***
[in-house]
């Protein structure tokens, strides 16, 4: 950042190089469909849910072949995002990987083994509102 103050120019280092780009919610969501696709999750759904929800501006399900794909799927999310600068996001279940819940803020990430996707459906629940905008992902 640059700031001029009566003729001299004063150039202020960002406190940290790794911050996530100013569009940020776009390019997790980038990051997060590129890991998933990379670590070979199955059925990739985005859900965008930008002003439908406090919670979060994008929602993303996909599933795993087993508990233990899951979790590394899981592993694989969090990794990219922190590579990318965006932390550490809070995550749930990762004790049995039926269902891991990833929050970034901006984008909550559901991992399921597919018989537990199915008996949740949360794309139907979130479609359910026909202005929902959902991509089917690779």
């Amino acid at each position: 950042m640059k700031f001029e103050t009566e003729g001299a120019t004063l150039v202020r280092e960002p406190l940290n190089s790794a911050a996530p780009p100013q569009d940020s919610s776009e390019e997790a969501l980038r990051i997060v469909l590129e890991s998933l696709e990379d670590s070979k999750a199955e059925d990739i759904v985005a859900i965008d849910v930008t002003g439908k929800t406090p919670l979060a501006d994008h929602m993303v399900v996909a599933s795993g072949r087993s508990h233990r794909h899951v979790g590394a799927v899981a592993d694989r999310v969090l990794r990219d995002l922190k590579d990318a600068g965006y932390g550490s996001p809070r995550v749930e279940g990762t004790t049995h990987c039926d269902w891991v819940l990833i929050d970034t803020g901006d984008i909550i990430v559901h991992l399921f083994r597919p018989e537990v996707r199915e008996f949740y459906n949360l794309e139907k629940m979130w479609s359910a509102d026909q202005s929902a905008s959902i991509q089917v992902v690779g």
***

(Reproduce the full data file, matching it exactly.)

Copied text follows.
[in-house]
């Protein structure tokens, strides 16, 4: 950042190089469909849910072949995002990987083994509102 103050120019280092780009919610969501696709999750759904929800501006399900794909799927999310600068996001279940819940803020990430996707459906629940905008992902 640059700031001029009566003729001299004063150039202020960002406190940290790794911050996530100013569009940020776009390019997790980038990051997060590129890991998933990379670590070979199955059925990739985005859900965008930008002003439908406090919670979060994008929602993303996909599933795993087993508990233990899951979790590394899981592993694989969090990794990219922190590579990318965006932390550490809070995550749930990762004790049995039926269902891991990833929050970034901006984008909550559901991992399921597919018989537990199915008996949740949360794309139907979130479609359910026909202005929902959902991509089917690779």
């Amino acid at each position: 950042m640059k700031f001029e103050t009566e003729g001299a120019t004063l150039v202020r280092e960002p406190l940290n190089s790794a911050a996530p780009p100013q569009d940020s919610s776009e390019e997790a969501l980038r990051i997060v469909l590129e890991s998933l696709e990379d670590s070979k999750a199955e059925d990739i759904v985005a859900i965008d849910v930008t002003g439908k929800t406090p919670l979060a501006d994008h929602m993303v399900v996909a599933s795993g072949r087993s508990h233990r794909h899951v979790g590394a799927v899981a592993d694989r999310v969090l990794r990219d995002l922190k590579d990318a600068g965006y932390g550490s996001p809070r995550v749930e279940g990762t004790t049995h990987c039926d269902w891991v819940l990833i929050d970034t803020g901006d984008i909550i990430v559901h991992l399921f083994r597919p018989e537990v996707r199915e008996f949740y459906n949360l794309e139907k629940m979130w479609s359910a509102d026909q202005s929902a905008s959902i991509q089917v992902v690779g």